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Flower shows are a welcome sign of spring. Gillian Vine reports on two longstanding community shows.
As garden clubs and community organisations falter from lack of members, it is cheering to see volunteers coming forward to ensure the survival of two longstanding spring flower shows.
Waikouaiti Presbyterian Church has been holding flower shows since at least 1910, while the West Taieri Horticultural Society was running summer and autumn shows in Outram as early as 1914.
Although newspaper reports indicate strong support, Outram as a venue seems to have been short-lived as by the late 1920s, the society was using Mosgiel halls.
Then in September 1932, a spring flower show, run by the West Taieri Women’s Division of Federated Farmers (WDFF), was held in Outram’s Agricultural Hall. Despite setbacks, such as no shows in World War 2, the Outram event lives on and is marking its 85th anniversary next Friday, September 15.
The WDFF ran spring and autumn shows until 1989, when the Maungatua Presbyterian Church took over the summer show in February. In September 1990, the last WDFF spring show was held and it was then agreed that the church would take responsibility for the spring event while the Outram Garden Club would stage the summer show. Those arrangements are still in place.
Like many flower shows, Outram’s spring event came close to folding in recent years but a small group of determined supporters ensured its survival. Co-ordinators of the Maungatua show are Denise Chaplin, of Maungatua, and Outram’s Daphne MacFarlane, who hope this year’s event will be as well supported as last year’s.
The story in Waikouaiti is similar, as the task of running the biennial show has been transferred from the church to the town’s garden club. Show manager Stuart Brown is trialling a two-day event, so people unable to attend on the Friday can go to the show on Saturday.
From the earliest days, children have been encouraged by making their entries free. As well as flowers, paintings by school pupils add colour and organisers of both shows say their local schools are to be commended for continuing to support the event so enthusiastically and members of the public for providing sponsorship.Mr Brown said: "This year, we have an addition to the daffodil section, an ‘extra’ just for children.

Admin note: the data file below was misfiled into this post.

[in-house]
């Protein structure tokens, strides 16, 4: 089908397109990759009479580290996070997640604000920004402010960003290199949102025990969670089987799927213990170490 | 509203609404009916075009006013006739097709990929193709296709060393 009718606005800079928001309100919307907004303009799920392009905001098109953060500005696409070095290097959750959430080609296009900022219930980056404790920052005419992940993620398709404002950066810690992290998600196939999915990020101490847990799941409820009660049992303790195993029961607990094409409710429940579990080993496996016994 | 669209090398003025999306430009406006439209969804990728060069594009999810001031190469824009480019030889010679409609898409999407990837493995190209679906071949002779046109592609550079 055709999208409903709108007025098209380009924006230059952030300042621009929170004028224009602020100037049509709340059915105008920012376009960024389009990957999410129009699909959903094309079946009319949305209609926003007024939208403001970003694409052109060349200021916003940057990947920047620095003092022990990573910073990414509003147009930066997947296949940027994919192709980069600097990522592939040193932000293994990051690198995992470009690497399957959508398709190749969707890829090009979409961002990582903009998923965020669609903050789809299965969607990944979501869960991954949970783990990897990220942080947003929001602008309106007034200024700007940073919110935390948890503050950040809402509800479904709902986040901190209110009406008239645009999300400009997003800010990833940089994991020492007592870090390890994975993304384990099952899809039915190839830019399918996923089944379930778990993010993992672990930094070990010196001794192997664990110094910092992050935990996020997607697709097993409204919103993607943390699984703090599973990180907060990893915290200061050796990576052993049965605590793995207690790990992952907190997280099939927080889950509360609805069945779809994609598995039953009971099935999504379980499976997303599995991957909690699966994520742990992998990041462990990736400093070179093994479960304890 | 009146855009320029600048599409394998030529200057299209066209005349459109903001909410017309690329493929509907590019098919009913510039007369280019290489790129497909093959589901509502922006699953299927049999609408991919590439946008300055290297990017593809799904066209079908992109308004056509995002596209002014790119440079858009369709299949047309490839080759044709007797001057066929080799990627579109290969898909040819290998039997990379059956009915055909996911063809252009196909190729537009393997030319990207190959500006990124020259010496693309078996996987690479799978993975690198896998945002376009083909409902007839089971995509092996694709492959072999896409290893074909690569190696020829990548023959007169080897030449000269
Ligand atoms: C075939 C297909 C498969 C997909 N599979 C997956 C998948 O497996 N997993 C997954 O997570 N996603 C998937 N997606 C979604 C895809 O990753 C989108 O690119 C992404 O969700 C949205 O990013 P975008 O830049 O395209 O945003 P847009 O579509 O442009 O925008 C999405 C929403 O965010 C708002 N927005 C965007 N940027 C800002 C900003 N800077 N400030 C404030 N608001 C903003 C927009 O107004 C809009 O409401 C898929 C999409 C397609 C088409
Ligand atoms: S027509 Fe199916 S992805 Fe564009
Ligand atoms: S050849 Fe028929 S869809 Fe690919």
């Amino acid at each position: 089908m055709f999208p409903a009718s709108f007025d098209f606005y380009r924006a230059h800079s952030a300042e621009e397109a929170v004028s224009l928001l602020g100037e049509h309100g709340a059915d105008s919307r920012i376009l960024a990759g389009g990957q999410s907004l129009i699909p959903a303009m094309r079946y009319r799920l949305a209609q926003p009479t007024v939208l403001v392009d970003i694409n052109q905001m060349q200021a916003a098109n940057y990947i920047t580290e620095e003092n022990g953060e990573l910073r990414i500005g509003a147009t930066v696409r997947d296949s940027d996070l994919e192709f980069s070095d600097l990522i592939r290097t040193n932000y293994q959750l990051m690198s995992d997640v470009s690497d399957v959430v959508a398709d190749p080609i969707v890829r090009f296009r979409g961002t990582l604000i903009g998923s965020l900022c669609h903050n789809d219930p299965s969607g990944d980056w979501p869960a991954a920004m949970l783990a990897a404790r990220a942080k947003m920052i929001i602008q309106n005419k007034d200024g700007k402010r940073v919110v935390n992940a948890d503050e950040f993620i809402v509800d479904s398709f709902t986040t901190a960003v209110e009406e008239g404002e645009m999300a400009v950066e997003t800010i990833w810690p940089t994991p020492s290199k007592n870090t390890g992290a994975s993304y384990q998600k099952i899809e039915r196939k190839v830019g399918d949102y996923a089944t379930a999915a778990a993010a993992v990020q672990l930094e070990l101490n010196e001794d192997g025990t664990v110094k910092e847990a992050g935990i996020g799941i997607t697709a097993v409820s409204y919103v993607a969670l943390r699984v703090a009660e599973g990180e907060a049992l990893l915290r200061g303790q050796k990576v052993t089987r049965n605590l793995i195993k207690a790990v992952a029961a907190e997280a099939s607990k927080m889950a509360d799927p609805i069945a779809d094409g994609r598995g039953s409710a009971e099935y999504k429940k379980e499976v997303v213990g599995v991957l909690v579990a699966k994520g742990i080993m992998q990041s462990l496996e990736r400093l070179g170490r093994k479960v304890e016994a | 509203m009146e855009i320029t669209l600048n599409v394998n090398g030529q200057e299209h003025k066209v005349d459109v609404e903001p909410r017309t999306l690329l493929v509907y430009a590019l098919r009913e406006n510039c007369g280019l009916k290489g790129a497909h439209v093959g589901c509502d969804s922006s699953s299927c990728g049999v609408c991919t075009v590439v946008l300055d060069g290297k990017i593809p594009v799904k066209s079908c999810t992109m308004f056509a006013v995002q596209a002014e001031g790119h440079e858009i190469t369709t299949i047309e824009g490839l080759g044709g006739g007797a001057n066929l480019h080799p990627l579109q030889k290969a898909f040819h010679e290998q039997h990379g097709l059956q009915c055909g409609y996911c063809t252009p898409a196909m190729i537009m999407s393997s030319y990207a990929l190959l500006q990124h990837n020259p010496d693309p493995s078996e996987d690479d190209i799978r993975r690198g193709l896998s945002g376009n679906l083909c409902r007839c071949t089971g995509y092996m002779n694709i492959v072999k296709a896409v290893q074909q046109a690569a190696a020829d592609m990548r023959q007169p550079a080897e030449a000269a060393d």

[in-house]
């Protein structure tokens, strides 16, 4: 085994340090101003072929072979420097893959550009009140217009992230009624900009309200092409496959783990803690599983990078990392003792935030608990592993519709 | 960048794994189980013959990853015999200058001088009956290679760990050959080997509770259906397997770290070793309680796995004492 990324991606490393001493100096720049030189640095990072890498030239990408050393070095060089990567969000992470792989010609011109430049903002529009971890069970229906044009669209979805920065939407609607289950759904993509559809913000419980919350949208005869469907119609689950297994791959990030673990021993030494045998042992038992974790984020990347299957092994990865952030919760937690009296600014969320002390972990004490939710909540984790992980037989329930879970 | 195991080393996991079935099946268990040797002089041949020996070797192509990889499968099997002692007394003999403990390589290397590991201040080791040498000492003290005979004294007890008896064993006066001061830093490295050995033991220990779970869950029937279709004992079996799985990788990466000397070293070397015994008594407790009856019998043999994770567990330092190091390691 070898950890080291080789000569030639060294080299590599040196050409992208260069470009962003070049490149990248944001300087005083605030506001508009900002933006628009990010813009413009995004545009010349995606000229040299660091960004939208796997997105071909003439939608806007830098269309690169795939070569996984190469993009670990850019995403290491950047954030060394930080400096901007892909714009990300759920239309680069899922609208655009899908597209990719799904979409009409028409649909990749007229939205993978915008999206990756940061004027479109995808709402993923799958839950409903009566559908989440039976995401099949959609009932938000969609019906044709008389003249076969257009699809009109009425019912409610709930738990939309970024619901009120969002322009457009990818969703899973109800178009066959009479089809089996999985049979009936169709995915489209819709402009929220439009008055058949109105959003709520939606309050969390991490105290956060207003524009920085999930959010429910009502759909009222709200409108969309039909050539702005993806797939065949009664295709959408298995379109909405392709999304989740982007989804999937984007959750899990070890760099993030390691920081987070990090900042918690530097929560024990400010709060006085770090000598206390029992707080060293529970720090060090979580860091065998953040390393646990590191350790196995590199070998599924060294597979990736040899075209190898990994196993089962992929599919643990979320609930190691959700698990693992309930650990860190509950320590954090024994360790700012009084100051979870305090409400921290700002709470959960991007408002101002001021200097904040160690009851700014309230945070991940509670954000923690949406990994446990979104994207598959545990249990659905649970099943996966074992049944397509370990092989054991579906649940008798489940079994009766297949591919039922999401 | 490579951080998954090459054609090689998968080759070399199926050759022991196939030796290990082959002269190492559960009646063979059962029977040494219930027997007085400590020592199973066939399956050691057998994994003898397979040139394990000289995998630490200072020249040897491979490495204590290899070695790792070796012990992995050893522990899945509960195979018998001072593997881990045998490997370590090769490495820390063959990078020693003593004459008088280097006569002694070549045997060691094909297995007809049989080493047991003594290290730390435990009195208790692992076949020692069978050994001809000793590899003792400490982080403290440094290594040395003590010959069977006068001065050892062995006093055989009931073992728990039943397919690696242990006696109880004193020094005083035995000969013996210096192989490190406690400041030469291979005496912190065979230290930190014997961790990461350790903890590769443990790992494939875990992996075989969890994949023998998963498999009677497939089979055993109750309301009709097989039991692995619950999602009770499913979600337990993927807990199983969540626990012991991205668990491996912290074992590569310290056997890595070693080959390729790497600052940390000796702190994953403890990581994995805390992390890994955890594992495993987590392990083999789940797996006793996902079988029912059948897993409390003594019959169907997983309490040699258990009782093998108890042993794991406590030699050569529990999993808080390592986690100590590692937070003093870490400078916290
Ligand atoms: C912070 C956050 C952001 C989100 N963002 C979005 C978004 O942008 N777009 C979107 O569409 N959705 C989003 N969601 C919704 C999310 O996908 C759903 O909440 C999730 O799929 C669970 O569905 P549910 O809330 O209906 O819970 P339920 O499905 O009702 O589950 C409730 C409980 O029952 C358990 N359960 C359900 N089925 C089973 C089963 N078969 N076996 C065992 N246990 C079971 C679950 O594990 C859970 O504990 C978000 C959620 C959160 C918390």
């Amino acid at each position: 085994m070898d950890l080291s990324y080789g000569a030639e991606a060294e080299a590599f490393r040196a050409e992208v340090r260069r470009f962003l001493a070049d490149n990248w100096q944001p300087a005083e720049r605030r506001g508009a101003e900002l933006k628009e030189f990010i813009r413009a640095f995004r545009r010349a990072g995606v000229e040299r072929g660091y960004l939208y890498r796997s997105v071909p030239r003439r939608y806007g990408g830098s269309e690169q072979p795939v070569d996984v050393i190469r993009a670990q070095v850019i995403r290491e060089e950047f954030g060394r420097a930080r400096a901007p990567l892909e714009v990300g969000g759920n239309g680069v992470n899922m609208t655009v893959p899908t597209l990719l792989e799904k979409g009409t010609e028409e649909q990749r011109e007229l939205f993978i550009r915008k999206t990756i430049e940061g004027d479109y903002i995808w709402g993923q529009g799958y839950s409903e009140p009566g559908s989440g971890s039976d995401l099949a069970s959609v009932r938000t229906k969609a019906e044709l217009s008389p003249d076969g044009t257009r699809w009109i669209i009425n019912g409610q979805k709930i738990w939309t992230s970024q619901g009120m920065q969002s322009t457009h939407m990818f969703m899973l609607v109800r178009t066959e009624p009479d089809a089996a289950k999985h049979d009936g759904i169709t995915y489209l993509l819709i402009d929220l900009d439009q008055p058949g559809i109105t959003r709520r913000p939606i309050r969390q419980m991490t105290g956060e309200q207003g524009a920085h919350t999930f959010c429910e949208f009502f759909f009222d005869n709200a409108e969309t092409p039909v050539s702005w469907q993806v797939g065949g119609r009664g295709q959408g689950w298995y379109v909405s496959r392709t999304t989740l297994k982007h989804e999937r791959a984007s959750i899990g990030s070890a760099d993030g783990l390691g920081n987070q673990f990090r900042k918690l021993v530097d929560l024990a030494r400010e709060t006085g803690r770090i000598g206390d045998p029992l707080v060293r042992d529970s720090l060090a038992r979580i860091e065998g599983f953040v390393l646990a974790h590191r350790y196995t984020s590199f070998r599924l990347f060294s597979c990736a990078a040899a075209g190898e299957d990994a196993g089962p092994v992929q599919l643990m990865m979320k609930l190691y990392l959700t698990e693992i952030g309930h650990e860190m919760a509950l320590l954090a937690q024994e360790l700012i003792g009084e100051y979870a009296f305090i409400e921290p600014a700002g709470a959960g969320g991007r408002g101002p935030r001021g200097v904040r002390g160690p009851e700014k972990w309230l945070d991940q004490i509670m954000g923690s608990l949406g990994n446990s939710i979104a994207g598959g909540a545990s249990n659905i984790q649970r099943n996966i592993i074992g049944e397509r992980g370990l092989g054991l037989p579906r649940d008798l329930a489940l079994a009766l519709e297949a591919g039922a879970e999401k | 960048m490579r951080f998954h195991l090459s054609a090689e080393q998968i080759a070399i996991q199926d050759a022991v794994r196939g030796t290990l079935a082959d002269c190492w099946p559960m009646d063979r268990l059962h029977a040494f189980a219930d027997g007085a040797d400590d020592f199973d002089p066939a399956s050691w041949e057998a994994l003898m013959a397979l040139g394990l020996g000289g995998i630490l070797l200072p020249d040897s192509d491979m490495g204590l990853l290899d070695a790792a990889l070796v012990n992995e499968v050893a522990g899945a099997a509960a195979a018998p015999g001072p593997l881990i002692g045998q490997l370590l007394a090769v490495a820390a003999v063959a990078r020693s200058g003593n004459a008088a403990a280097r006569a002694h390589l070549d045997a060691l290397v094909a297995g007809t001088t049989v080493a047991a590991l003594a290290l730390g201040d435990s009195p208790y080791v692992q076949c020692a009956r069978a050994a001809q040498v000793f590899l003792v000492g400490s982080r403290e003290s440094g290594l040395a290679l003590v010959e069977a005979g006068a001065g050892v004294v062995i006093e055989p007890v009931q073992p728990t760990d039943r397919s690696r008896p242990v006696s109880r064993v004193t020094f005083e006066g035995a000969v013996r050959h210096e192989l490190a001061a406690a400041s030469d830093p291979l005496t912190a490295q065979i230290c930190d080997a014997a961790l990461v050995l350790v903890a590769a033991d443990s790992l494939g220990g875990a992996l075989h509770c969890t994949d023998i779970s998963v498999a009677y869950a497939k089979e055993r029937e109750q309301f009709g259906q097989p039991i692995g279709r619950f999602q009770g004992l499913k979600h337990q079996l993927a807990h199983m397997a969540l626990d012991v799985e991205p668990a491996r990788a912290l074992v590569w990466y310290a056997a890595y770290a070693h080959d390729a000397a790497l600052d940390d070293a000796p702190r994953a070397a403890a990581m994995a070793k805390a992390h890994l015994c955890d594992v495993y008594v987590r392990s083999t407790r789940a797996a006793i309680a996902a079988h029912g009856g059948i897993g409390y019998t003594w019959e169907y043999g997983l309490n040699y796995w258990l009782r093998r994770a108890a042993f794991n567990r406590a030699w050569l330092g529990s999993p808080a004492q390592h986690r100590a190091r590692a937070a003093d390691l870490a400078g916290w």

"Another new section is wine and preserves, which I hope will be a lot of fun," he said.
Each show committee has worked to make entry as simple and inexpensive as possible, with the object being to get lots of entries and make their shows are as colourful and community-friendly as possible. At Maungatua, there is a flat charge of $2, regardless of how many classes and entered and at Waikouaiti, entries are 20c each, with a maximum fee of $5 (additional entries are free). For each event, there is no need to pre-enter — competitors just take entries along the evening before or on the morning of the flower show. There will be people on hand to advise on the correct class and to help with staging.
As a way of welcoming spring, Waikouaiti and Outram seem to have it sussed.
• The Maungatua Presbyterian Church spring flower show will be held in the church hall, Holyhead St, Outram on Friday, September 15. It is open from 2-6pm. Adult admission is $2, children free and afternoon tea is $3.
• The Waikouaiti community spring flower show will be held over two days, Friday, September 29 and Saturday, September 30, in the Events Centre, Main Rd, Waikouaiti. The show will be open to the public on the Friday from 2pm-5pm and 10.30am-3.30pm on the Saturday. Entry is by gold-coin donation.